Below is the statement by Under-Secretary-General Zainab Hawa Bangura to the side event on “Inside Syria” held at the Supporting Syria and the Region conference in London on 4 February 2016.

Distinguished Guests,

Ladies and Gentlemen,

I would like to thank the United Kingdom, Kuwait, Germany, and Norway for co-hosting this timely conference, together with the United Nations, and for recognizing that conflict-related sexual violence is a human rights, justice, and humanitarian concern that is central to resolving the conflict in Syria, and the related cross-border refugee crisis.

As you know, sexual violence has been systematically used by all parties throughout the conflict in Syria, as a tactic of war, terrorism, and torture, against women, men, girls and boys, including minorities on the basis of their religion, ethnicity and actual or perceived sexual orientation.  Women and girls, particularly, have been vulnerable in the context of house-to-house searches, at checkpoints, in detention facilities, and at border crossings.  I hope that if and when we get into a concrete political dialogue on solving the crisis in Syria, we will ensure accountability for gross human rights violation committed against people of Syria, especially conflict-related sexual violence.  During my last visit to Syria in April 2015 and to the neighbouring countries hosting Syrian refugees, I heard from many men and women that a very weak link is the lack of adequate services including medical and psychosocial support to victims of sexual violence.  Therefore I hope that in the course of our discussions today, partners will be able to commit resources towards addressing this issue.

In that regard, I would like to commend Member States, including neighbouring Jordan, Turkey and Lebanon, as well as many in Europe and beyond, for the support they are providing to Syrian refugees. My appeal today to countries present here is:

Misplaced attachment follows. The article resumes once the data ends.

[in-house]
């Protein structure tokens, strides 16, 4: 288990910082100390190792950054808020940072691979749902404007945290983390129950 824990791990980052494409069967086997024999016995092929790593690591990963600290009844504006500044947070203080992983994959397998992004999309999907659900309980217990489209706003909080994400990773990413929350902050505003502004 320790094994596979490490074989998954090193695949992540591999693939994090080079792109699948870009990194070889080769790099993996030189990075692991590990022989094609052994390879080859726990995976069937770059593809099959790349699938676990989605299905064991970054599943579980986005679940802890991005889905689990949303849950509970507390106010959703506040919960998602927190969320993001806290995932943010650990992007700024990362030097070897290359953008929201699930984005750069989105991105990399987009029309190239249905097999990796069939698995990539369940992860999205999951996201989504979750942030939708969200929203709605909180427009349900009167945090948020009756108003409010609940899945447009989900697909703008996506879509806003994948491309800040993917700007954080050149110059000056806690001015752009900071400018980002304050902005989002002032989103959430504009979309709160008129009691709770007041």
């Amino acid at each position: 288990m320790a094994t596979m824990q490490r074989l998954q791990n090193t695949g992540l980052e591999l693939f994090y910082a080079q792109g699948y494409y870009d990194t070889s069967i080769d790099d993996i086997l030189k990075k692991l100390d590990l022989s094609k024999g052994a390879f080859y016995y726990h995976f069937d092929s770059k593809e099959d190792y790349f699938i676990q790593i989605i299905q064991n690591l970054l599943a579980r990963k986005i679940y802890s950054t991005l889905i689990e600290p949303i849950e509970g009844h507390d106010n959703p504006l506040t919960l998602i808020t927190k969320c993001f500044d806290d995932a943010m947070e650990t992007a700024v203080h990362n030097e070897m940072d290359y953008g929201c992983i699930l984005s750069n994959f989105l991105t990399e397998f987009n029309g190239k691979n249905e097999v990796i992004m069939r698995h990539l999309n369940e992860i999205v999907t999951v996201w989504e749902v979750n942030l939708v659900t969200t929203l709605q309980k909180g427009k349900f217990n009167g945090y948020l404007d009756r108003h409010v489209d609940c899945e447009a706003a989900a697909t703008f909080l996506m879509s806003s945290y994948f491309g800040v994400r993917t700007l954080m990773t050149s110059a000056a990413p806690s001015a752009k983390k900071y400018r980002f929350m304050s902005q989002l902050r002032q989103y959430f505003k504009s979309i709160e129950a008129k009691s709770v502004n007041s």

1)                To ensure that in the course of the asylum process, survivors of sexual violence get prioritised and provided with adequate services including medical and psychosocial support.

2)              To ensure that these victims and survivors are kept together with their families to alleviate their trauma and ensure their quick integration.

3)              To ensure that unaccompanied children seeking refuge are well documented and protected, so that they do not fall prey to sex traffickers and other criminal gangs.

4)              And finally, it is crucial that while granting safe haven to refugees, asylum States also provide avenues for justice, to hold the perpetrators of crimes such as sexual violence accountable.

All of these are necessary elements in the fight for a sustainable peace in Syria. My Office stands ready to engage with all of you in this regard. Justice for the victims of sexual violence in Syria may be delayed, but – ultimately – it must not be denied.